NASA, for example, has a SoundCloud account with about 90k followers and 140 audio files available for download. These archives of sounds are being made public and Creative Commons licensing. Something like that was also made from ESA. Therefore, the sounds can not only be heard, but also remixed, sampled, and re-shared, to the delight of all sound designers and producers.
To know how sound propagated on Mars, we need to know first a little bit about its atmosphere, since acoustics is a fluid dynamic process. The molecular composition of the atmosphere differs greatly from that on Earth with 95% of the atmosphere being carbon dioxide (as opposed to trace amounts of carbon dioxide on Earth). The other elements of the atmosphere include Nitrogen, and Argon, with trace amounts of Water vapor and Oxygen. Mars’ atmosphere is also much thinner than Earth’s. Earth’s atmosphere is about 3 kilometers thick, while Mars’ one is very thin and transparent. The pressure of the surface of Mars is only about 0.7% of that on Earth at sea level, but it also changes significantly due to the seasons. During winter, some of the atmosphere’s Carbon Dioxide freezes and then it snows on the polar caps. The surface pressure also varies greatly throughout the planet, which is enough to support large winds which can create planet-wide dust storms that can last many months. Also, the temperature on Mars in cooler than Earth, ranging from -70 °C to 30°C.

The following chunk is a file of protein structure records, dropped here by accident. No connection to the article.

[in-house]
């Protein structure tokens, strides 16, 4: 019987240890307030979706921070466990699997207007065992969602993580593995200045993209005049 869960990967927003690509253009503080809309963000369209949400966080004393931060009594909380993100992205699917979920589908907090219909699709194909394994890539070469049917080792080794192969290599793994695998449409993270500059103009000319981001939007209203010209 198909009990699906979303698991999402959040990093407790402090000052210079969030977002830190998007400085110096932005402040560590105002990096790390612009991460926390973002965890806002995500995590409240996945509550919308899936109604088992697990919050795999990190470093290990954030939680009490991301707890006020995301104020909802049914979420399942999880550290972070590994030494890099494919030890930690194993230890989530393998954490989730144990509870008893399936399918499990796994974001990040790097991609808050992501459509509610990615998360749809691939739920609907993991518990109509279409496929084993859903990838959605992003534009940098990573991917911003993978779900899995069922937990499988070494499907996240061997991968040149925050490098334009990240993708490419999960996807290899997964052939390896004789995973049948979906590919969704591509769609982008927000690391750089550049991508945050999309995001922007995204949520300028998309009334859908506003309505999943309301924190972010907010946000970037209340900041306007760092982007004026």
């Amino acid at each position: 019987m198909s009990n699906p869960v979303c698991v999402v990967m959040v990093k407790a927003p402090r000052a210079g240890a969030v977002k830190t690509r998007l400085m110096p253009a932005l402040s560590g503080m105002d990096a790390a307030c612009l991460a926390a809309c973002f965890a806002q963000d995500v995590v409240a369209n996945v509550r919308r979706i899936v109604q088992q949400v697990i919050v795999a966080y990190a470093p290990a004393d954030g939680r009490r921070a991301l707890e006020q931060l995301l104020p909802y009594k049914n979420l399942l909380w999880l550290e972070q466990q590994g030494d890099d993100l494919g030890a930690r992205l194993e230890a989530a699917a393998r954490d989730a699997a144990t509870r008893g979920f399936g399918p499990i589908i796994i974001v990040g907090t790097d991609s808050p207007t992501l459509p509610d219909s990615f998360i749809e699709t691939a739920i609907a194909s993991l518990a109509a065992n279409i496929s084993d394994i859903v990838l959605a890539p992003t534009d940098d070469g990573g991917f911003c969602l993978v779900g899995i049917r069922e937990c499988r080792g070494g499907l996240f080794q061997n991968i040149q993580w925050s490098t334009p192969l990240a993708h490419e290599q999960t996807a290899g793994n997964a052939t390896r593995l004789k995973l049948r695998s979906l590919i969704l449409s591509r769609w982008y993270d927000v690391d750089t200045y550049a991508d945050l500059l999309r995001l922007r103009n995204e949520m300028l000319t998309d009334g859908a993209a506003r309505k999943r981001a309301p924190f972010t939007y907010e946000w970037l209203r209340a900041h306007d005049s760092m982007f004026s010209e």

However, there are similarities between Mars and Earth environments: the sound absorption mechanism by the atmosphere are very similar, but the difference in molecular composition between Earth and Mars, as well as the lower atmospheric pressure on Mars, are enough to result in much larger values for the absorption coefficient on Mars than on Earth (about 100 times larger). In addition to this, on Mars, sound travels slower about 2/3 the speed of sound in Earth’s. If we consider the sound from a loudspeaker with a sound power of 100 dB, on Earth it can travel a few kilometers before it gets fully absorbed into the atmosphere. The same loudspeaker on Mars would produce a sound that could only travel a few tens of meters and more slowly. This difference, for example, is an interesting engineering question about how to efficiently generate and receive sound on Mars.
In 1999, the ill-fated Mars Polar Lander mission had a low-cost microphone constructed in the hope that it would transmit sound samples back to Earth. But the Mars Polar Lander lost contact with Earth shortly after its descent into the Martian atmosphere and never recovered.